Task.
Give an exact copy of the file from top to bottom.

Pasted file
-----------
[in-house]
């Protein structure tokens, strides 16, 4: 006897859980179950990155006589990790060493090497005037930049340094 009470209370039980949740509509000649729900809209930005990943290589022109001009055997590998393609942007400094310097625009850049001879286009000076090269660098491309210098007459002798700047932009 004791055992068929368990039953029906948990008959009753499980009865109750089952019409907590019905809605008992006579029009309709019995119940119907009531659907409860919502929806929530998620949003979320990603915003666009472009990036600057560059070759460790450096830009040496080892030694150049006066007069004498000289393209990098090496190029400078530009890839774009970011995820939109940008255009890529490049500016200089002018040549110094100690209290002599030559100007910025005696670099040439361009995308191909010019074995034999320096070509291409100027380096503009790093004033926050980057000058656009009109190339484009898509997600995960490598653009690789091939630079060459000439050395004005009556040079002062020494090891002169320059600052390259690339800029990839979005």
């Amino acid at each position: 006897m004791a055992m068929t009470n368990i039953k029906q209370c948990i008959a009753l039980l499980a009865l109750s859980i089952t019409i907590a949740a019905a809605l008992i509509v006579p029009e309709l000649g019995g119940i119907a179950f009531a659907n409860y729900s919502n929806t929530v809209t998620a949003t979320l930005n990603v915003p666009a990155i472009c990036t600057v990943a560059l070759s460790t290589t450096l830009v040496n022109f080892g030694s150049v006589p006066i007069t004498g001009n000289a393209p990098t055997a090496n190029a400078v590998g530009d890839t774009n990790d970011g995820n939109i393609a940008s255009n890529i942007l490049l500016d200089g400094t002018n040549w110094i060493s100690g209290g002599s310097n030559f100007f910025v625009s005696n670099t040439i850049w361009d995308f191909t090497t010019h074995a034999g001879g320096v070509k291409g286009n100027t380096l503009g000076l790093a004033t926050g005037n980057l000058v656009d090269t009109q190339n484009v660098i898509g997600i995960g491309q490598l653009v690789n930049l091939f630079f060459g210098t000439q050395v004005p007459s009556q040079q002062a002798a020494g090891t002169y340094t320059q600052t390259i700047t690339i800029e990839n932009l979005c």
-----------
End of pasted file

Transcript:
[in-house]
């Protein structure tokens, strides 16, 4: 006897859980179950990155006589990790060493090497005037930049340094 009470209370039980949740509509000649729900809209930005990943290589022109001009055997590998393609942007400094310097625009850049001879286009000076090269660098491309210098007459002798700047932009 004791055992068929368990039953029906948990008959009753499980009865109750089952019409907590019905809605008992006579029009309709019995119940119907009531659907409860919502929806929530998620949003979320990603915003666009472009990036600057560059070759460790450096830009040496080892030694150049006066007069004498000289393209990098090496190029400078530009890839774009970011995820939109940008255009890529490049500016200089002018040549110094100690209290002599030559100007910025005696670099040439361009995308191909010019074995034999320096070509291409100027380096503009790093004033926050980057000058656009009109190339484009898509997600995960490598653009690789091939630079060459000439050395004005009556040079002062020494090891002169320059600052390259690339800029990839979005």
């Amino acid at each position: 006897m004791a055992m068929t009470n368990i039953k029906q209370c948990i008959a009753l039980l499980a009865l109750s859980i089952t019409i907590a949740a019905a809605l008992i509509v006579p029009e309709l000649g019995g119940i119907a179950f009531a659907n409860y729900s919502n929806t929530v809209t998620a949003t979320l930005n990603v915003p666009a990155i472009c990036t600057v990943a560059l070759s460790t290589t450096l830009v040496n022109f080892g030694s150049v006589p006066i007069t004498g001009n000289a393209p990098t055997a090496n190029a400078v590998g530009d890839t774009n990790d970011g995820n939109i393609a940008s255009n890529i942007l490049l500016d200089g400094t002018n040549w110094i060493s100690g209290g002599s310097n030559f100007f910025v625009s005696n670099t040439i850049w361009d995308f191909t090497t010019h074995a034999g001879g320096v070509k291409g286009n100027t380096l503009g000076l790093a004033t926050g005037n980057l000058v656009d090269t009109q190339n484009v660098i898509g997600i995960g491309q490598l653009v690789n930049l091939f630079f060459g210098t000439q050395v004005p007459s009556q040079q002062a002798a020494g090891t002169y340094t320059q600052t390259i700047t690339i800029e990839n932009l979005c």